Damian of Tarsus

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Damian (died 924), known in Arabic as Damyanah and surnamed Ghulam Yazman ("slave/page of Yazman"), was a Byzantine Greek convert to Islam, emir of Tarsus in 896–897 and one of the main leaders of naval raids against the Byzantine Empire in the early 10th century.

Biography[edit]

Damian was a convert servant of the eunuch emir of Tarsus Yazman al-Khadim (died 891), who had recognized the overlordship of the Tulunids of Egypt under Ibn Tulun's son Khumarawaih. In 896, Damian was named governor of Tarsus by the then-emir Ahmad ibn Tughan. Yusuf al-Baghmardi was his deputy and commander of the military forces of the region.[1] Damian and al-Baghmardi, however, were ousted from Tarsus in March/April 897 by a revolt of the pro-Abbasid faction under a certain Raghib.[2]

In 900, al-Tabari reports that Damian urged the Caliph al-Mu'tadid to burn the fleet of Tarsus, of over 50 large ships, as a revenge for his ouster three years before, a fact which greatly debilitated Muslim naval power.[3] Nevertheless, it was as an admiral that Damian most distinguished himself. In 896 or 901, he sacked and plundered the port of Demetrias in Greece.[4] Damian then participated in the campaign of 904 that wrested Egypt from the Tulunids and restored it to Abbasid control; he led a fleet up the river Nile, raided its coasts, and prevented supplies for the Tulunid forces from being ferried over it.[5] In 911, he attacked Cyprus, which since the 7th century had been a neutralized Arab-Byzantine condominium, and ravaged it for four months because its inhabitants had assisted a Byzantine fleet under admiral Himerios in attacking the Caliphate's coasts the year before.[6] Finally, in October 912, along with the fellow-renegade Leo of Tripoli, he scored a crushing victory over Himerios off the island of Chios.[7] In the summer of the same year, he is mentioned as accompanying the governor of the Cilician thughur, Rustum ibn Bardu, in an attack against the Byzantine frontier province of Lykandos and its Armenian governor Melias. Melias was besieged in his fortress, but the Arabs failed to take it.[8]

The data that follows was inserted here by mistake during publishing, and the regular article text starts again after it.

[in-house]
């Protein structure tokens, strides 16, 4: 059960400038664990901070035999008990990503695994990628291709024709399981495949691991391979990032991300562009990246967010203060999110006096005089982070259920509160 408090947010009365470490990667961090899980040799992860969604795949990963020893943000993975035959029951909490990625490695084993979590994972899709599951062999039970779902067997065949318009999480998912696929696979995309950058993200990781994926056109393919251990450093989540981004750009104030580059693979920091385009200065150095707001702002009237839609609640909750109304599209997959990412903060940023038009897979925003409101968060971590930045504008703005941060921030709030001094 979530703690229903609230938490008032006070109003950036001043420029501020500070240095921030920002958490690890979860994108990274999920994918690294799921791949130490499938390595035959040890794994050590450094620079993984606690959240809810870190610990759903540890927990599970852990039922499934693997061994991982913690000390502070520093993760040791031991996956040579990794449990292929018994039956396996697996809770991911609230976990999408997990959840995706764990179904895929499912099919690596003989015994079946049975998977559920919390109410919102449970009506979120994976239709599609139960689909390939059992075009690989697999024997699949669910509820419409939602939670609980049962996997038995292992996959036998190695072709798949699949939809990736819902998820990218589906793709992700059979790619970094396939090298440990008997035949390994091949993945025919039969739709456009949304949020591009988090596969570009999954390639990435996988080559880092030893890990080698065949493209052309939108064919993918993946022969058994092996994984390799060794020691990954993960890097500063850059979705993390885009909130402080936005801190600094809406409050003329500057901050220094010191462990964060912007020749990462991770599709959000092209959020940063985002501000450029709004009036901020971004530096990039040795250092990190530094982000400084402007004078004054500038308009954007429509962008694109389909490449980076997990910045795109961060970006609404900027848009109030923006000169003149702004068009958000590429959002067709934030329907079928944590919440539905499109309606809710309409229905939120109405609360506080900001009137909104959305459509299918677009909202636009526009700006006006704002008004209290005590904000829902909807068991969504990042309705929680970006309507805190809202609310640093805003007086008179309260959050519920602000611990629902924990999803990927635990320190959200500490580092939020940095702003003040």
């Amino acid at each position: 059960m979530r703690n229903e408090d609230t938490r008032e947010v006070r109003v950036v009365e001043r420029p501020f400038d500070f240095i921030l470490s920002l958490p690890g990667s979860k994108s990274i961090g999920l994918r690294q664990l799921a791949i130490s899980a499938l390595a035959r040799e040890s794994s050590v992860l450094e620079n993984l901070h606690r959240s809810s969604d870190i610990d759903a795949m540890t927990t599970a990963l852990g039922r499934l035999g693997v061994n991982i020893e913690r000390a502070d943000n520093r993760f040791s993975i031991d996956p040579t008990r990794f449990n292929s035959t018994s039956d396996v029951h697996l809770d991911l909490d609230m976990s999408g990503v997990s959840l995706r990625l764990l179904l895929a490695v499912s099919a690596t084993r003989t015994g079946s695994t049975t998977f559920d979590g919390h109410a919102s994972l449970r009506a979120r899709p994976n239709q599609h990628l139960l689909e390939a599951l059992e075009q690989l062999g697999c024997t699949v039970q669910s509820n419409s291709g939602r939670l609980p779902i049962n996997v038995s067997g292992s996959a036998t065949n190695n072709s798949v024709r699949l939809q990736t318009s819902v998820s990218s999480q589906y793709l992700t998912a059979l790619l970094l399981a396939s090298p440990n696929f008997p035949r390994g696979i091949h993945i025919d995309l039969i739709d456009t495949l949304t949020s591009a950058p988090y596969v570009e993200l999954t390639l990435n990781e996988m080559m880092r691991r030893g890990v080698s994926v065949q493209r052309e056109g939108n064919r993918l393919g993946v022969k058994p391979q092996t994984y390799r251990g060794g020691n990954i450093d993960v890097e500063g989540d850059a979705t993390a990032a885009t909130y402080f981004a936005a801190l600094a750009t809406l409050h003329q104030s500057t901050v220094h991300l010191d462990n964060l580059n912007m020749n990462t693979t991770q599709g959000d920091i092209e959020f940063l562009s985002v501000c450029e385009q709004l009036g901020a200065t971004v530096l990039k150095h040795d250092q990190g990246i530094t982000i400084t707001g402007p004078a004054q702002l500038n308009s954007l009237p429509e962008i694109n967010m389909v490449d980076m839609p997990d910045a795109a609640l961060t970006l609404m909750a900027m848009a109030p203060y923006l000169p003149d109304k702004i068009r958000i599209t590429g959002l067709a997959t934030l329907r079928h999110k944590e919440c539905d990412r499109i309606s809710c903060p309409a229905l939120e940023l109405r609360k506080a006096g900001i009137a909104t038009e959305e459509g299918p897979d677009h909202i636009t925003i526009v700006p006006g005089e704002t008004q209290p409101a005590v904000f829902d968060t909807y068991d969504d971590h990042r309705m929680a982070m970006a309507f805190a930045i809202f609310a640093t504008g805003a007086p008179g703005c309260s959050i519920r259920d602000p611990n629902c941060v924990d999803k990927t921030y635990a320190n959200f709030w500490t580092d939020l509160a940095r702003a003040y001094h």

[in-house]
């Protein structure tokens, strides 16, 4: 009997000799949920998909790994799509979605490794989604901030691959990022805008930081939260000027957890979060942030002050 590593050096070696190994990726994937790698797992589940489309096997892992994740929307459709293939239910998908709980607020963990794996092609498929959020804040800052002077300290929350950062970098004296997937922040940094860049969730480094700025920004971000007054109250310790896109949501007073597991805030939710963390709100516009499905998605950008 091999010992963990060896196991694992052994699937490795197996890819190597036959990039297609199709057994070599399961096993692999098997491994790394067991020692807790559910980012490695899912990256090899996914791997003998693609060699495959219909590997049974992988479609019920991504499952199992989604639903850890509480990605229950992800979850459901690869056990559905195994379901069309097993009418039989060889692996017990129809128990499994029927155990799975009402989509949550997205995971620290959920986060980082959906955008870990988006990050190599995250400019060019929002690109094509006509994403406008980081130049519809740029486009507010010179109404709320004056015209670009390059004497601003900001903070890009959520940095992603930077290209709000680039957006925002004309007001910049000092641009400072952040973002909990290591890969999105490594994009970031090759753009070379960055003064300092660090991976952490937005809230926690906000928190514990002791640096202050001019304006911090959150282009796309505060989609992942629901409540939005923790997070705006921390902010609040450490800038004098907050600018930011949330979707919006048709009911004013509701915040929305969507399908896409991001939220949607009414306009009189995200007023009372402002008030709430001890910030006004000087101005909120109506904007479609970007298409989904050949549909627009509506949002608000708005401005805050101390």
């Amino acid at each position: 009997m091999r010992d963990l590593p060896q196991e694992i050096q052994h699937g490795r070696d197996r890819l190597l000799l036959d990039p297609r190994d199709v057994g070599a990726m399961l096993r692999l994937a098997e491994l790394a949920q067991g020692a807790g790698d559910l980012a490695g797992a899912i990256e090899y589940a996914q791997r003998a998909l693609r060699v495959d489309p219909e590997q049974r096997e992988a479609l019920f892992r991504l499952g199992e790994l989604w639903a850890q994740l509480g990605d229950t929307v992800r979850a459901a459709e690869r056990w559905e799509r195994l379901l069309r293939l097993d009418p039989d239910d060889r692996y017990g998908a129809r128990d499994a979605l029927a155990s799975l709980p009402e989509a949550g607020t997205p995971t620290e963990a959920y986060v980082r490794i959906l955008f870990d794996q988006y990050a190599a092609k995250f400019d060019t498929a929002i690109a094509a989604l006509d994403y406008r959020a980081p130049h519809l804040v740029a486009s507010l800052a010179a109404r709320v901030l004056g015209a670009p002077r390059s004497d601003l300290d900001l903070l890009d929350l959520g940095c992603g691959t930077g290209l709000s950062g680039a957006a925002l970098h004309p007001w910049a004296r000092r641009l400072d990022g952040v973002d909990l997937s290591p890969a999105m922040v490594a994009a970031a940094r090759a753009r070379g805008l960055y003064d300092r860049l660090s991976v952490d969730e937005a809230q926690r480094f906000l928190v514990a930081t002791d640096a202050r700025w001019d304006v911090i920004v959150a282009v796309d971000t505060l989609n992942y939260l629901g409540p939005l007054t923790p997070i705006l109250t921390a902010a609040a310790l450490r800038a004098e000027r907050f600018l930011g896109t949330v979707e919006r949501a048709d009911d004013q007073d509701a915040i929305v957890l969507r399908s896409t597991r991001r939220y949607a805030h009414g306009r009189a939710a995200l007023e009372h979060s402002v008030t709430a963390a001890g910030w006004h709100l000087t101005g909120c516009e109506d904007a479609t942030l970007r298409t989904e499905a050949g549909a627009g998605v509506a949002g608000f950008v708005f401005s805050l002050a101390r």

Damian died in 924 while leading an attack against the Byzantine fortress of Strobilos in the Cibyrrhaeot Theme. His death, along with the probable death of Leo of Tripoli the year before, brought the era of Muslim naval supremacy and of constant raids against the Byzantine coasts to an end.[9]

References[edit]

  1. ^ Rosenthal 1985, p. 34.
  2. ^ Rosenthal 1985, p. 41.
  3. ^ Rosenthal 1985, p. 91.
  4. ^ Setton 1954, p. 318; Treadgold 1997, p. 466.
  5. ^ Rosenthal 1985, p. 151.
  6. ^ Setton 1954, p. 318; Pryor & Jeffreys 2006, p. 63.
  7. ^ Pryor & Jeffreys 2006, p. 63; Treadgold 1997, p. 470.
  8. ^ Rosenthal 1985, p. 196.
  9. ^ Pryor & Jeffreys 2006, p. 64.

Sources[edit]